Created by FindLaw's team of legal writers and editors | Last reviewed June 20, 2016
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Employees in many professions face the possibility of injury on the job. Unfortunately, railroad workers face a greater risk than most, due to the dangerous nature of railroad work. As a response to this heightened risk of injury, the federal government passed the Federal Employers Liability Act (FELA) in 1908 to provide railroad workers with certain rights and protections. Under the FELA, railroad companies are required to enforce safety regulations, to provide proper safety training and supervision, and to refrain from making unreasonable demands of workers. If an employer fails to adhere to the FELA's regulations and a worker is injured as a result, he or she can bring a FELA claim against the employer. A successful FELA claim provides the injured worker with compensation for his or her medical treatments, for lost wages, and for pain and suffering. In this section, you’ll find articles discussing railroad injuries, employer responsibility, and the FELA claim process. Information for consulting with an attorney is also provided.
Common Types of Injuries
The most common hazards facing railroad workers include electrocution, falling from moving railway vehicles, being struck by a moving train, and being struck by objects during railroad construction or repair. These mishaps can result in broken bones and back/neck injuries, and in severe cases, the injuries can be fatal.
Background to the FELA
Congress enacted the FELA in 1908 to protect railroad workers, who were suffering injuries and death at high rates during the industrialization boom in the late 19th and early 20th centuries. Despite the FELA's enactment, railroad workers continue to face higher risk of injury and death than do workers in many other fields. For example, in a recent year, railroad workers were twice as likely to be killed on the job compared to the overall rate for private sector workers. Although this statistic is troubling, it can be considered progress of sorts, as the fatality rate for railroad workers has at times exceeded three times the average rate across industries.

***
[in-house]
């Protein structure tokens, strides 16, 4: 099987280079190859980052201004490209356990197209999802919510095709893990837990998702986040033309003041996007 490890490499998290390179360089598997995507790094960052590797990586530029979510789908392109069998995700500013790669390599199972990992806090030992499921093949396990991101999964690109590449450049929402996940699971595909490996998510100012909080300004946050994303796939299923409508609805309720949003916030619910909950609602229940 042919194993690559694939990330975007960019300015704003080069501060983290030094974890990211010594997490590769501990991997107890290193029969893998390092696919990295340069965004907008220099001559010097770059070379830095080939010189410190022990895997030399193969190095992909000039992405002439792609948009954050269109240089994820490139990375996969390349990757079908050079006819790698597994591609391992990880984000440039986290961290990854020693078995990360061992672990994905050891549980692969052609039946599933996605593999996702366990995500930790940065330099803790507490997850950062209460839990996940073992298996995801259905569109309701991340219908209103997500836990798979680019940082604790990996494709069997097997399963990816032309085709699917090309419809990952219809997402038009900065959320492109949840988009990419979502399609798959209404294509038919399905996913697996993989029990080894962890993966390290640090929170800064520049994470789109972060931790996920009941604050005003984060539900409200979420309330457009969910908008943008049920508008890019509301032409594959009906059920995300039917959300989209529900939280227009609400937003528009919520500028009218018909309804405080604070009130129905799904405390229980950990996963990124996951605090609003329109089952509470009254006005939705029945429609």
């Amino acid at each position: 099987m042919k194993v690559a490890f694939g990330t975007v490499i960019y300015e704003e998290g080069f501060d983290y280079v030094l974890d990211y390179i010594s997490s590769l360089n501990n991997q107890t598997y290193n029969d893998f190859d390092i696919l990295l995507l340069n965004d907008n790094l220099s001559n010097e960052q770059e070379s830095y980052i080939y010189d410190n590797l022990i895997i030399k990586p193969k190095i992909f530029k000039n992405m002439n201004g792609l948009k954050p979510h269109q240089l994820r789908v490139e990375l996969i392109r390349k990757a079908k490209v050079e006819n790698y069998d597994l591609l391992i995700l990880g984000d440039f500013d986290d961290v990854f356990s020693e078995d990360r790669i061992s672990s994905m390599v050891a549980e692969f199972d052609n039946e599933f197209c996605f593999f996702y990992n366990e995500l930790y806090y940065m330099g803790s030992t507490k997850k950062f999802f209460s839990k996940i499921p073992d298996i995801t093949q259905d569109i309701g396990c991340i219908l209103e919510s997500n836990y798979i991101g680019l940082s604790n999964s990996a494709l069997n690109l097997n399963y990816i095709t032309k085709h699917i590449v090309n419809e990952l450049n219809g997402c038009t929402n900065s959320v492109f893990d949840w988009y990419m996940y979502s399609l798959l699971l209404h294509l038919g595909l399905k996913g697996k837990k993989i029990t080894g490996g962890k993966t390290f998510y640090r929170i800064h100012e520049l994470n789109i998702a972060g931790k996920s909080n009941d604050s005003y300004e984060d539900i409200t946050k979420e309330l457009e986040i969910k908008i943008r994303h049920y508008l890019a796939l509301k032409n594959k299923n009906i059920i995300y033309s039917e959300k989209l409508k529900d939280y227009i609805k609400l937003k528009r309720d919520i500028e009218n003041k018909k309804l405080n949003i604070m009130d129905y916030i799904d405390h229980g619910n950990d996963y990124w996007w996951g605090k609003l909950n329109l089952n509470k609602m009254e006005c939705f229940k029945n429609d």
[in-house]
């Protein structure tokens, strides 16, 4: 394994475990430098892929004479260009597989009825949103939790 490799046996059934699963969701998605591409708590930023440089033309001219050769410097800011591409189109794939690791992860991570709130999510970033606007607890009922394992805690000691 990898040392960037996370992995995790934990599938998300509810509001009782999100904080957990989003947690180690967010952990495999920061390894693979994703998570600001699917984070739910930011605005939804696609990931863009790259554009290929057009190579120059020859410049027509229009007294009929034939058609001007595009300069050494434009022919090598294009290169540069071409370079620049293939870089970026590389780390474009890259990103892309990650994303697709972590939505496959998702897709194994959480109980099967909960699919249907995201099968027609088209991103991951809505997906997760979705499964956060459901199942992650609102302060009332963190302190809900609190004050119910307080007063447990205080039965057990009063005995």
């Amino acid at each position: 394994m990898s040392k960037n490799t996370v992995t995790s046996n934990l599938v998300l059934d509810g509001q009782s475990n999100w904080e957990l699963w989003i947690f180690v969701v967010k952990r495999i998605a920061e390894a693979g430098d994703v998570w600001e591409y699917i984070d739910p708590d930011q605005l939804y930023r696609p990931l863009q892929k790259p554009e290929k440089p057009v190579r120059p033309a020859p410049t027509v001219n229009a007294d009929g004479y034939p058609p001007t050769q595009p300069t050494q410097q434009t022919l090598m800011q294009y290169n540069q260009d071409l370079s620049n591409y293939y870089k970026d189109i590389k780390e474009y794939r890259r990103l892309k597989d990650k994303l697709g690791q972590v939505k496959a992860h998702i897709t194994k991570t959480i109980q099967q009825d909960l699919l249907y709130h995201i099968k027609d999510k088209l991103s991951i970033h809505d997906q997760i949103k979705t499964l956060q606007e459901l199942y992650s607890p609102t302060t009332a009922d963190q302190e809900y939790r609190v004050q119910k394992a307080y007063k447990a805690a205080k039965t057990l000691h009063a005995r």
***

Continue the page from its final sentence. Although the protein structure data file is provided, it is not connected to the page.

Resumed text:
FELA's Employer Requirements
Under the FELA, railroad employers have a duty to provide a reasonably safe workplace. Employers that fail to do so may be liable for worker injuries incurred on the job. As one might expect, the definition of "reasonably safe" is a contentious issue in many FELA claims.
In contrast to workers' compensation claims, a successful FELA claim requires an injured worker to prove that his or her employer acted with negligence (workers' compensation claims do not require that an employer acted negligently, only that the employee was injured while on the job). Another important difference between FELA and workers' compensation claims is that a FELA claim can include payments for pain and suffering, while workers' compensation claims do not. This means that a successful FELA claim can provide an injured railroad worker with more money than a workers' compensation claim would. Employer negligence under the FELA can include providing inadequate training or safety equipment to employees, imposing unrealistic deadlines that force employees to work shifts or hours that result in unsafe conditions, and requiring workers to use tools that may be unsafe. Note that in general, a FELA claim must be filed within three years from the date of injury.
How an Attorney Can Help
An attorney can answer your questions about railroad safety regulations and standards. If you've been injured, an attorney can explain the FELA claim process to you, so that you understand how to obtain compensation as you recuperate. This section contains information for consulting with an attorney who specializes in railroad injury claims.
Learn About Railroad Injuries
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